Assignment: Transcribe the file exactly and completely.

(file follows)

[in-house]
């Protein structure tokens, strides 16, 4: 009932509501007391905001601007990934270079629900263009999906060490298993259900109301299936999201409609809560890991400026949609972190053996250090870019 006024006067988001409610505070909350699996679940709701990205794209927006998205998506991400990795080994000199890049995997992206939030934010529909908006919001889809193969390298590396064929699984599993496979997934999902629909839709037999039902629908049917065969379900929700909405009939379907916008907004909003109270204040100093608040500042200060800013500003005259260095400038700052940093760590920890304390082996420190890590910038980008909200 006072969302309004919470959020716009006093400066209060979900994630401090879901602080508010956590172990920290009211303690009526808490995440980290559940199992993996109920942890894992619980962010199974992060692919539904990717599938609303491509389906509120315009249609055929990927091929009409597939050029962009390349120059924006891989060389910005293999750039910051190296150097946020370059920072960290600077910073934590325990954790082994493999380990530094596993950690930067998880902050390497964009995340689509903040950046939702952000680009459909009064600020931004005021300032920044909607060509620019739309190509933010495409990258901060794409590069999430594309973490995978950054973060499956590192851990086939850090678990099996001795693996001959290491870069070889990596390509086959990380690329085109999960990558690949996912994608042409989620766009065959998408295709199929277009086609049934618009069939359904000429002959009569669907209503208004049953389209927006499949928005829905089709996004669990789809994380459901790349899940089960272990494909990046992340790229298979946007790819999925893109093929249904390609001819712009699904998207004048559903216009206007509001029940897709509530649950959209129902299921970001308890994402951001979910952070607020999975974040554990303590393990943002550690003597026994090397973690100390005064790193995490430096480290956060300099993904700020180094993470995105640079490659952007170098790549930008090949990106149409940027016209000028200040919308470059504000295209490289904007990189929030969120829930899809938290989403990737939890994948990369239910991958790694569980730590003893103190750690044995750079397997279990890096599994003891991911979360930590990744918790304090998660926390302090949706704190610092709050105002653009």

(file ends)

[in-house]
């Protein structure tokens, strides 16, 4: 009932509501007391905001601007990934270079629900263009999906060490298993259900109301299936999201409609809560890991400026949609972190053996250090870019 006024006067988001409610505070909350699996679940709701990205794209927006998205998506991400990795080994000199890049995997992206939030934010529909908006919001889809193969390298590396064929699984599993496979997934999902629909839709037999039902629908049917065969379900929700909405009939379907916008907004909003109270204040100093608040500042200060800013500003005259260095400038700052940093760590920890304390082996420190890590910038980008909200 006072969302309004919470959020716009006093400066209060979900994630401090879901602080508010956590172990920290009211303690009526808490995440980290559940199992993996109920942890894992619980962010199974992060692919539904990717599938609303491509389906509120315009249609055929990927091929009409597939050029962009390349120059924006891989060389910005293999750039910051190296150097946020370059920072960290600077910073934590325990954790082994493999380990530094596993950690930067998880902050390497964009995340689509903040950046939702952000680009459909009064600020931004005021300032920044909607060509620019739309190509933010495409990258901060794409590069999430594309973490995978950054973060499956590192851990086939850090678990099996001795693996001959290491870069070889990596390509086959990380690329085109999960990558690949996912994608042409989620766009065959998408295709199929277009086609049934618009069939359904000429002959009569669907209503208004049953389209927006499949928005829905089709996004669990789809994380459901790349899940089960272990494909990046992340790229298979946007790819999925893109093929249904390609001819712009699904998207004048559903216009206007509001029940897709509530649950959209129902299921970001308890994402951001979910952070607020999975974040554990303590393990943002550690003597026994090397973690100390005064790193995490430096480290956060300099993904700020180094993470995105640079490659952007170098790549930008090949990106149409940027016209000028200040919308470059504000295209490289904007990189929030969120829930899809938290989403990737939890994948990369239910991958790694569980730590003893103190750690044995750079397997279990890096599994003891991911979360930590990744918790304090998660926390302090949706704190610092709050105002653009």